Subject: INFO: Another change in Access 2000: Jet Compact vs. Access Compact
(Originally posted 1/24/00)
Prior to Access 2000, compacting a database was a very straightforward thing to be doing, and it was the same
whether you did it via DAO's CompactDatabase method, the Access menu option, the JetComp utility, or even the
TSI Synchronizer's Hidden CompactDatabase method. Jet would
reclaim all the space marked as deleted, rewrite all the data in the tables in primary key order, decompile all
the queries, etc. Since Access used individual rows in Jet tables to store information on it's objects, even the
Access stuff would be handled properly. Most importantly, all of the compact methods were equal in terms of what
they do to the database.
But this all changed in Access 2000.
The VBA project and all of the "Access-specific" items like forms, reports, macros, and modules have now been
moved into a single row in a table called MSysAccessObjects. Over time, if you are adding, changing, and/or
deleting Access objects, this huge binary chunk can become fragmented. However, Jet's Compact operation will not
do anything to the data in this table since it is just a single row of data. Therefore, Access made a change to
its Compact code from the menus that would defragment this information. This change even works with ADPs (Access
Data Projects) as well. Problem solved, right?
Not entirely! If you are trying to compact a database programatically, then all of the programmatic methods
mentioned above will not handle the information in the MSysAccessObjects table. So, what can you do? You can use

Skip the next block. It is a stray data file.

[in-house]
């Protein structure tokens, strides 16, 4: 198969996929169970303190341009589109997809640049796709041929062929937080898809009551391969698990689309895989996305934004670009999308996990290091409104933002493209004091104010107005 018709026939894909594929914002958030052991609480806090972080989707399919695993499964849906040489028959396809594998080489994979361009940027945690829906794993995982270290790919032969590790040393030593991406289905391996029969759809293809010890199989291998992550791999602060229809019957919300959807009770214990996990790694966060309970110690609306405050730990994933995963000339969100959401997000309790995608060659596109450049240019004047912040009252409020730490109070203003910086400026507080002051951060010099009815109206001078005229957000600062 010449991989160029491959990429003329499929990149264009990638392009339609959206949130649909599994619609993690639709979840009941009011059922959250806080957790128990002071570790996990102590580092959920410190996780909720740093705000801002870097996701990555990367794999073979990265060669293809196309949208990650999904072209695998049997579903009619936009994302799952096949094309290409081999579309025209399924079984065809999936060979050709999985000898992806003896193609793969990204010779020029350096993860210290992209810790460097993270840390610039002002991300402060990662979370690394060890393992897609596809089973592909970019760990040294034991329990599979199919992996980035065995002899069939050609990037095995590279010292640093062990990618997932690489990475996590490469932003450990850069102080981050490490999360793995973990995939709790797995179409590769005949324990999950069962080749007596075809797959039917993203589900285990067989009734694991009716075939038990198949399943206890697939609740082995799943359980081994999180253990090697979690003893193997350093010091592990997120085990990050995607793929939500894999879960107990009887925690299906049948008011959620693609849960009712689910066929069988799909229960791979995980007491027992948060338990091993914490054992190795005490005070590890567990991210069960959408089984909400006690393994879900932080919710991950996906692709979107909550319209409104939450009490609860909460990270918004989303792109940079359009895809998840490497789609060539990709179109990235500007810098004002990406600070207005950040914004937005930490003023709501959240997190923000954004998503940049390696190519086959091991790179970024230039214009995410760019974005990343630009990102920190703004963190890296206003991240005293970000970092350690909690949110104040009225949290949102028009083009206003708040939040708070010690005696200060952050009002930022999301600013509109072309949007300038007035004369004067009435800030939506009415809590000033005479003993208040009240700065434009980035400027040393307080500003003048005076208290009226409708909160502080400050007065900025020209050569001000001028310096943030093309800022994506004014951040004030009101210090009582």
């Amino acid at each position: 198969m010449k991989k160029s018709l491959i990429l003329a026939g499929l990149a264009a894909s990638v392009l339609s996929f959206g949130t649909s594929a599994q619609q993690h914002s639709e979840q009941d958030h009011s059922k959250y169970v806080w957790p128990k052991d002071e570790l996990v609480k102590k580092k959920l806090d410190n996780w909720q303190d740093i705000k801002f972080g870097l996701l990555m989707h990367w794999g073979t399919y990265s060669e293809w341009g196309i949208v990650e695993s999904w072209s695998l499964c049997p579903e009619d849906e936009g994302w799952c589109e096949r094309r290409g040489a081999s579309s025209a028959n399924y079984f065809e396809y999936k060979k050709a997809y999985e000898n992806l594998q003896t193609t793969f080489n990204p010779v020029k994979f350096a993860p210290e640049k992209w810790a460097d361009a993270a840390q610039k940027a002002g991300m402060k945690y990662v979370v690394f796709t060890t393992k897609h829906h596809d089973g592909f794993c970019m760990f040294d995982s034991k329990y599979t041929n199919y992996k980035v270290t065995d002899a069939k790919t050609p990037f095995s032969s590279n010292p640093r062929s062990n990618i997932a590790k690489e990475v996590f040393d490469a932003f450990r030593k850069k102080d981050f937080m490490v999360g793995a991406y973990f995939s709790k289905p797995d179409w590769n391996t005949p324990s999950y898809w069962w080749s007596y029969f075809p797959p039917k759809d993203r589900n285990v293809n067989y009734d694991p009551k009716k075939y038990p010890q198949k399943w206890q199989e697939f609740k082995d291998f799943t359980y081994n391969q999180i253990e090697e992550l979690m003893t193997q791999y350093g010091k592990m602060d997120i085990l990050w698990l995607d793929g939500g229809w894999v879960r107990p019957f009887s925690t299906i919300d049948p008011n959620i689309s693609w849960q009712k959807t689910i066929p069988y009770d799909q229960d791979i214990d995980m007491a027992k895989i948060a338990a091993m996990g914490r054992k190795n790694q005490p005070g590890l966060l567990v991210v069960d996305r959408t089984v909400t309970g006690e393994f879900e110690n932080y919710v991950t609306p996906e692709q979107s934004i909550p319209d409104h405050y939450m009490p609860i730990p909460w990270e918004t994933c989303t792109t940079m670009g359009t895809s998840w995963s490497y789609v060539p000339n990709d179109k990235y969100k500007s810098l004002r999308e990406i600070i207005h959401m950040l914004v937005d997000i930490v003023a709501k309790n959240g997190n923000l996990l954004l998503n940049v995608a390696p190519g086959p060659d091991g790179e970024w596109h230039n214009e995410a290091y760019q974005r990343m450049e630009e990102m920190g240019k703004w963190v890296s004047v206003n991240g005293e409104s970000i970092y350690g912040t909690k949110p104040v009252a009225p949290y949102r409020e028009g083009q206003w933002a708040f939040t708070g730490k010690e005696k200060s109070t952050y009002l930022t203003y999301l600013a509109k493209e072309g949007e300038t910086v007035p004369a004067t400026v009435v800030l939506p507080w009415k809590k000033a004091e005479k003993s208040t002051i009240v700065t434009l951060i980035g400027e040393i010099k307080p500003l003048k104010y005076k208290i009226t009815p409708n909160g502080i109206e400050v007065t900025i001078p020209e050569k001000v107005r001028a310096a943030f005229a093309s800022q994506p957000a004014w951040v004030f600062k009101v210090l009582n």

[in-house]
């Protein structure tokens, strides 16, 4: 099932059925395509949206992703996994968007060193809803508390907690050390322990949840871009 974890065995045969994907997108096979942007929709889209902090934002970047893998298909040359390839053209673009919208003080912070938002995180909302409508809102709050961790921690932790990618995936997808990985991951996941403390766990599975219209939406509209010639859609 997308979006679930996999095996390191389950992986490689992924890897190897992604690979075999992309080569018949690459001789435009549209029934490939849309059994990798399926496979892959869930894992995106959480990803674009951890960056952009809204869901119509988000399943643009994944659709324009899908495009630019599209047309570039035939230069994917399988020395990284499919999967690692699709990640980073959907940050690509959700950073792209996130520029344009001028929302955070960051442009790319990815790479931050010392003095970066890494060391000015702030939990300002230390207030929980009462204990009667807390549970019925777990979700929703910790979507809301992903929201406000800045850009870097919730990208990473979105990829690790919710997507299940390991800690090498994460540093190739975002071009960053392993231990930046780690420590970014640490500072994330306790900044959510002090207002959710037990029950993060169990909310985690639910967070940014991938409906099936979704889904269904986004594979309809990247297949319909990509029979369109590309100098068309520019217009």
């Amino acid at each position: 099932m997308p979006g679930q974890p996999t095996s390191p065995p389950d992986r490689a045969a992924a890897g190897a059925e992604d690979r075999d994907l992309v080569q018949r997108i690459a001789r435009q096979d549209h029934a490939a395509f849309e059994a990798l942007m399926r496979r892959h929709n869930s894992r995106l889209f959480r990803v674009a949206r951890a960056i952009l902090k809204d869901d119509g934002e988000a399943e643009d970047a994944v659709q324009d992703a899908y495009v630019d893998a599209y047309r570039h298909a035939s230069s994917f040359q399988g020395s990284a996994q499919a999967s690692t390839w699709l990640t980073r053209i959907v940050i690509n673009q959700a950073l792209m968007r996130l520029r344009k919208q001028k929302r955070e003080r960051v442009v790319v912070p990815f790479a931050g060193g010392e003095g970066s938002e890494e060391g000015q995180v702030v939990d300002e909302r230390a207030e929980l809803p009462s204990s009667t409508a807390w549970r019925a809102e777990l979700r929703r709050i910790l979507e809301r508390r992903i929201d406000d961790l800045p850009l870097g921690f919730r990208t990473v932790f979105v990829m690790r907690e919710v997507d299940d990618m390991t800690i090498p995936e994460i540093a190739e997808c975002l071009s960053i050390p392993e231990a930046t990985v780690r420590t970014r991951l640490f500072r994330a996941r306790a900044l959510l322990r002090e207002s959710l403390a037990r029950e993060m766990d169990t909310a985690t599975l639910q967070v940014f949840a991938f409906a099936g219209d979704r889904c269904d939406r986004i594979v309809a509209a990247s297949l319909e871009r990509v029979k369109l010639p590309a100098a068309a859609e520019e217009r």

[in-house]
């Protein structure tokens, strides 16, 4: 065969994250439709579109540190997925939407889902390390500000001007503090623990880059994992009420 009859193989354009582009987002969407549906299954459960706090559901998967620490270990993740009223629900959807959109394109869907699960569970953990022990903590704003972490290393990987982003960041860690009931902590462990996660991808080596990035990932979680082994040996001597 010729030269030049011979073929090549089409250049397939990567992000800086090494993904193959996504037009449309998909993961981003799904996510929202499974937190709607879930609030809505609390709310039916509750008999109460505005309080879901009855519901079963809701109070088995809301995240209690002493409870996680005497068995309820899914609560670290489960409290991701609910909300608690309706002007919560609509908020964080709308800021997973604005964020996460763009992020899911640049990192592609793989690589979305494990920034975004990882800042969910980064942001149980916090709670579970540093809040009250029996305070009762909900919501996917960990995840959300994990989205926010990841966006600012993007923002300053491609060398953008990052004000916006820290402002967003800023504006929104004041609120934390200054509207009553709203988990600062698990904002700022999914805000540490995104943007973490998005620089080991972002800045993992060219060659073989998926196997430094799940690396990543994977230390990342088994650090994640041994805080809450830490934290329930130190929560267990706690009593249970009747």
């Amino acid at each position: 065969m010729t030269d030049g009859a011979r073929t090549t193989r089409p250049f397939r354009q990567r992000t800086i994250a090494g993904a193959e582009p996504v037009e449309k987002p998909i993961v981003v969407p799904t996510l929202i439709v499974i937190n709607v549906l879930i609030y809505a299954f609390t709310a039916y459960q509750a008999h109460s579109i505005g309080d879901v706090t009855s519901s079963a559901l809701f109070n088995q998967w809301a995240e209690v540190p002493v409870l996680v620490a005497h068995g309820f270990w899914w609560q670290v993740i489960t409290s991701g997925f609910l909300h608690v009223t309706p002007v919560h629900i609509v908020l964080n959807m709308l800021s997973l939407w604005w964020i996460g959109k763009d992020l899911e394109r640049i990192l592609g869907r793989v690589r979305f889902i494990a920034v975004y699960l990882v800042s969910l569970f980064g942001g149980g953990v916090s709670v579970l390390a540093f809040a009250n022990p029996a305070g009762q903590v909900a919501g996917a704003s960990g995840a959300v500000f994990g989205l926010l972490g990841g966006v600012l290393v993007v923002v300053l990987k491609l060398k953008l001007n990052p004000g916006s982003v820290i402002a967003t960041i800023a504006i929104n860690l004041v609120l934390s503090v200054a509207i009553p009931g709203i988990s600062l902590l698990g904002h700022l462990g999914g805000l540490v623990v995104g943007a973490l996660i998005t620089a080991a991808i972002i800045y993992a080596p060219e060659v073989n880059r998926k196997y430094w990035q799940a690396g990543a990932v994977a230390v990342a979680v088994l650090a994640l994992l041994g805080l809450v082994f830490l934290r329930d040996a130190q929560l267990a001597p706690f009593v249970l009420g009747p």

one of the following four methods to do the job:
The second option gives you an interesting workaround for a problem in the recently released Total Visual Agent
2000 from FMS, Inc.. It seems that for various reasons, its
automatic scheduled compact functionality uses the DAO CompactDatabase method internally, which as I mentioned
will not help with the Access project. However, since Jet removed the separate "Repair" method from the product
but Access did not want to confuse users by removing the /Repair command-line option, they simply made the
/Repair flag signal a Compact. Luckily, the FMS tool does handle its automated repair functionality through the
Access command line flag, which means that if you use Total Visual Agent 2000, scheduling repairs instead of
compacts will be an excellent way to keep your Access databases compacted properly.
- The Access 2000 "Compact and Repair Database" menu item
- Either the /Compact or /Repair command line flags for msaccess.exe
- The TSI SOON Database Add-In from the TSI Utilities
- The "Compact on Close" functionality added to Access 2000
Maybe future versions of Access will have their own "AccessCompact" method? In the meantime, you can use one
of the above techniques to compact your databases properly!
Update 28 Dec 2002: Access 2002 did the above, and added a CompactRepair method. Awesome!
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